Posted by: Kathy Temean | January 12, 2018

January Agent of the Month – Penelope Burns – Part One Interview

Penelope Burns of Gelfman Schneider/ICM Partners has agreed to kick off 2018 as our Featured Agent of the Month and critique four first pages that are submitted. 

Penelope is the newest member of Gelfman Schneider/ICM Partners. She came to the agency as an intern after graduating from Colgate University and attending the Denver Publishing Institute in 2012. Currently, as an agency assistant, Penelope is looking to a build a list of her own. She is interested in Literary and Commercial fiction and non-fiction, as well as a variety of Young Adult and Middle Grade.

She is actively looking for YA/MG novels with a unique voice or an unreliable narrator, or an interesting and unique premise. I’d also love to see a YA contemporary romance, or a clever MG with a lot of humor. I am not seeking adult thrillers.

Part One of Interview with Penelope Burn:

How did you get interested in becoming an agent?

In college, I took a class that brought in an agent and editor (both alums) for a question and answer session. Listening to them talk, I realized that publishing was a field I wanted to be in, where I could actually translate my love for books into a career. The summer after I graduated, I went to the Denver Publishing Institute, which reaffirmed my desire to work in publishing. I was drawn to agenting in particular because I love discovering and helping shepherd new voices through the publishing process, and I like having the freedom to select clients and genres I want to represent.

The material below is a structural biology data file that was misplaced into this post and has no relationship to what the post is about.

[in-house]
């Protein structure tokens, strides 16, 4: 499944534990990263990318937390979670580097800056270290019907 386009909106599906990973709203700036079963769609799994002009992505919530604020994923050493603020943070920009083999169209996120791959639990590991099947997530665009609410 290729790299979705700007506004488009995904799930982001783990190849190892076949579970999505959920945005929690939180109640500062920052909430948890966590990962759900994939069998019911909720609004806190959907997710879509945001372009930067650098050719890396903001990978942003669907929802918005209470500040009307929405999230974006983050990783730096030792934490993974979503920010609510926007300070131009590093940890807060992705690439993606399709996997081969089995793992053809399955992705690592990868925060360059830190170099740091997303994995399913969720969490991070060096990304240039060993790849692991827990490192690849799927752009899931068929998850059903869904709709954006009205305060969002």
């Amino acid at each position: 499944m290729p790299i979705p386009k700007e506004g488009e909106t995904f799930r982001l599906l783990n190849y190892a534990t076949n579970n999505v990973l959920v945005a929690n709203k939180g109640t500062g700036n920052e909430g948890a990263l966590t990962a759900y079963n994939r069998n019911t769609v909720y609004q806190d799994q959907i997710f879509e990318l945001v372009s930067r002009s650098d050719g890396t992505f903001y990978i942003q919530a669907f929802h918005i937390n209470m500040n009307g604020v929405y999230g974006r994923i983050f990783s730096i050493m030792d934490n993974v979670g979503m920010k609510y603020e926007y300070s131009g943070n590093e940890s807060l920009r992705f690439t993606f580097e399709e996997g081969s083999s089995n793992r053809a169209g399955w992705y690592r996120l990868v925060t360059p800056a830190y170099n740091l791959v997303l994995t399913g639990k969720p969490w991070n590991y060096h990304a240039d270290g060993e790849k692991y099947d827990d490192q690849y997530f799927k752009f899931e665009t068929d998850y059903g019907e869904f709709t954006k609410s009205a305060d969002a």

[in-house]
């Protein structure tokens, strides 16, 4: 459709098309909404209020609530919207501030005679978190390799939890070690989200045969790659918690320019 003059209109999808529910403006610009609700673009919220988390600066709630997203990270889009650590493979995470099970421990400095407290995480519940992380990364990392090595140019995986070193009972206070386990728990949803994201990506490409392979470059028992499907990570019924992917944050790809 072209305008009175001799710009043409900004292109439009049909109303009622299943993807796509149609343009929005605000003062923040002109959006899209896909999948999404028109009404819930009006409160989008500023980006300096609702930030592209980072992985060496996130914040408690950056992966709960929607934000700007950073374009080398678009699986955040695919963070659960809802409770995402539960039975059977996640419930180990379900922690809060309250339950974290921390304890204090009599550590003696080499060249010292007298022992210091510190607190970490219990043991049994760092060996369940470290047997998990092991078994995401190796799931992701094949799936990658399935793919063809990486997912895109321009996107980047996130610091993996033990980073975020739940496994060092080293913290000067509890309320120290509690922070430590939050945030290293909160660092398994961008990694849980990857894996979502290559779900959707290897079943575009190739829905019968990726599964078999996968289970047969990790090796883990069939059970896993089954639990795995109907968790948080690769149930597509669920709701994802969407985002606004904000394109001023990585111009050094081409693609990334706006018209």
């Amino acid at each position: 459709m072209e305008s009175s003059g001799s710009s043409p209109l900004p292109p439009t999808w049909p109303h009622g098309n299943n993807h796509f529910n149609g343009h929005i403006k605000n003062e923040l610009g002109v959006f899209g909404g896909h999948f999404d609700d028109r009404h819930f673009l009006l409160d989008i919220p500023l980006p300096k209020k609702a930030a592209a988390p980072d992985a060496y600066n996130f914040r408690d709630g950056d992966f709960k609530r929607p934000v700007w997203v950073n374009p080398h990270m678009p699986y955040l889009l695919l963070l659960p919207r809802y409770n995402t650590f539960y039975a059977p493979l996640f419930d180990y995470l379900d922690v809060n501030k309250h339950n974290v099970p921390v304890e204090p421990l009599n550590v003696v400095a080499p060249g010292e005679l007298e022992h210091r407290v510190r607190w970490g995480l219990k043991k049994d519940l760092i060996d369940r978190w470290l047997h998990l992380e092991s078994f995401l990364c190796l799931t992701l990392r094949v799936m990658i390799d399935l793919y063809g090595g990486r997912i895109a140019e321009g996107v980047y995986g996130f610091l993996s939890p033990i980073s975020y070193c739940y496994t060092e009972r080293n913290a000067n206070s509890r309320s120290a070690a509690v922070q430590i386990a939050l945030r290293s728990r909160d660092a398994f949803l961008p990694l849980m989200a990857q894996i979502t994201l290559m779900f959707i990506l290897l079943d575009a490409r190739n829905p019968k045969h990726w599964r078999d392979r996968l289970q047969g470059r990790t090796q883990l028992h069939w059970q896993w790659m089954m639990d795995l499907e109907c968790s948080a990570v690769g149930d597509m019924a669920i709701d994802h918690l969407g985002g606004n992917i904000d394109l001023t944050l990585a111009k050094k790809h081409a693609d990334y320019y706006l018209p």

What are your favorite genres?

I’m one of those people where it’s easier to ask me what I don’t like! I’ll read anything as long as it’s got a great concept and compelling voice. For YA, I’m particularly drawn to contemporary, fantasy and thrillers. For middle grade, I love anything with humor. For adult, I love a good psychological thriller. In non-fiction, I’m a fan of narrative nonfiction and memoir.

Are there any story or themes you wished someone would submit?

I’ve been craving a YA contemporary along the lines of Morgan Matson or Sarah Dessen for awhile now. I’m also obsessed with the show MR. ROBOT, and would love to see a submission among similar lines—sign me up for hackers and unreliable narrators.

If a manuscript has a prologue, should that be included in the sample pages?

Yes, absolutely. If you’ve written a prologue, there must be a reason for it. If I get a sample chapter that doesn’t include the opening pages, I wonder why. Is this where the story actually starts?

How important is the query letter?

Your query letter is your first impression, so I’d say very important. I know that query letters can be tough to write, so I’ll always take a look at the sample pages to see if the writing grabs me, but a strong query entices me right away.

Should the word count be included in the query letter?

Yes, I would prefer to know upfront. Word count is important—for example, a middle grade novel that’s 100,000 words is going to be too long.